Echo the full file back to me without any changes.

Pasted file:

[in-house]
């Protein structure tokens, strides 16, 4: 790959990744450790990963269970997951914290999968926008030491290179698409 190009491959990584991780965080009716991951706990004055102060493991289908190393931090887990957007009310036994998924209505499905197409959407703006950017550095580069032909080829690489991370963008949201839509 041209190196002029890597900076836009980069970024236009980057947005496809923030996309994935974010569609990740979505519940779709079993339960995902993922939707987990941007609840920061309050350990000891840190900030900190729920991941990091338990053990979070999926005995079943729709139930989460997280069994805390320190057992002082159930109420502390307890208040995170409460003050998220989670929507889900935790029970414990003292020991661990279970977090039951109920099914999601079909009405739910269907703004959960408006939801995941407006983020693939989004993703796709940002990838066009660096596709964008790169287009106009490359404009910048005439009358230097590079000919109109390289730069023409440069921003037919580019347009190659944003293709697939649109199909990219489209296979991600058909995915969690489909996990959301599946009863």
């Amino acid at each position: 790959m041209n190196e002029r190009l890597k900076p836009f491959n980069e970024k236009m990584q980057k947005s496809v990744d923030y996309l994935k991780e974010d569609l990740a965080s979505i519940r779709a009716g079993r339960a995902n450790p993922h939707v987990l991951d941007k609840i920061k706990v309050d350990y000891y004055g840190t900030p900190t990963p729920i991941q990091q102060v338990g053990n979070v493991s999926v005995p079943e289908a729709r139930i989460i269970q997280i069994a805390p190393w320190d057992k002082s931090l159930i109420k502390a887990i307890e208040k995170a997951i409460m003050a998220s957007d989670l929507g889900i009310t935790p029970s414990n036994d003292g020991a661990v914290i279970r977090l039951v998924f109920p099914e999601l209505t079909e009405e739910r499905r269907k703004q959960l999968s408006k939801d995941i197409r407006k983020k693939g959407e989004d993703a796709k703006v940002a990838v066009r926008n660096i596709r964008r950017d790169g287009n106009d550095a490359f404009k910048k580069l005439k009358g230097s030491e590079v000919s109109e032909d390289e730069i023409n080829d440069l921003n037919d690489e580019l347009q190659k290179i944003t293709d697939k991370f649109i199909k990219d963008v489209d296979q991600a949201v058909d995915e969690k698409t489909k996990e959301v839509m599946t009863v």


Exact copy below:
[in-house]
């Protein structure tokens, strides 16, 4: 790959990744450790990963269970997951914290999968926008030491290179698409 190009491959990584991780965080009716991951706990004055102060493991289908190393931090887990957007009310036994998924209505499905197409959407703006950017550095580069032909080829690489991370963008949201839509 041209190196002029890597900076836009980069970024236009980057947005496809923030996309994935974010569609990740979505519940779709079993339960995902993922939707987990941007609840920061309050350990000891840190900030900190729920991941990091338990053990979070999926005995079943729709139930989460997280069994805390320190057992002082159930109420502390307890208040995170409460003050998220989670929507889900935790029970414990003292020991661990279970977090039951109920099914999601079909009405739910269907703004959960408006939801995941407006983020693939989004993703796709940002990838066009660096596709964008790169287009106009490359404009910048005439009358230097590079000919109109390289730069023409440069921003037919580019347009190659944003293709697939649109199909990219489209296979991600058909995915969690489909996990959301599946009863």
């Amino acid at each position: 790959m041209n190196e002029r190009l890597k900076p836009f491959n980069e970024k236009m990584q980057k947005s496809v990744d923030y996309l994935k991780e974010d569609l990740a965080s979505i519940r779709a009716g079993r339960a995902n450790p993922h939707v987990l991951d941007k609840i920061k706990v309050d350990y000891y004055g840190t900030p900190t990963p729920i991941q990091q102060v338990g053990n979070v493991s999926v005995p079943e289908a729709r139930i989460i269970q997280i069994a805390p190393w320190d057992k002082s931090l159930i109420k502390a887990i307890e208040k995170a997951i409460m003050a998220s957007d989670l929507g889900i009310t935790p029970s414990n036994d003292g020991a661990v914290i279970r977090l039951v998924f109920p099914e999601l209505t079909e009405e739910r499905r269907k703004q959960l999968s408006k939801d995941i197409r407006k983020k693939g959407e989004d993703a796709k703006v940002a990838v066009r926008n660096i596709r964008r950017d790169g287009n106009d550095a490359f404009k910048k580069l005439k009358g230097s030491e590079v000919s109109e032909d390289e730069i023409n080829d440069l921003n037919d690489e580019l347009q190659k290179i944003t293709d697939k991370f649109i199909k990219d963008v489209d296979q991600a949201v058909d995915e969690k698409t489909k996990e959301v839509m599946t009863v």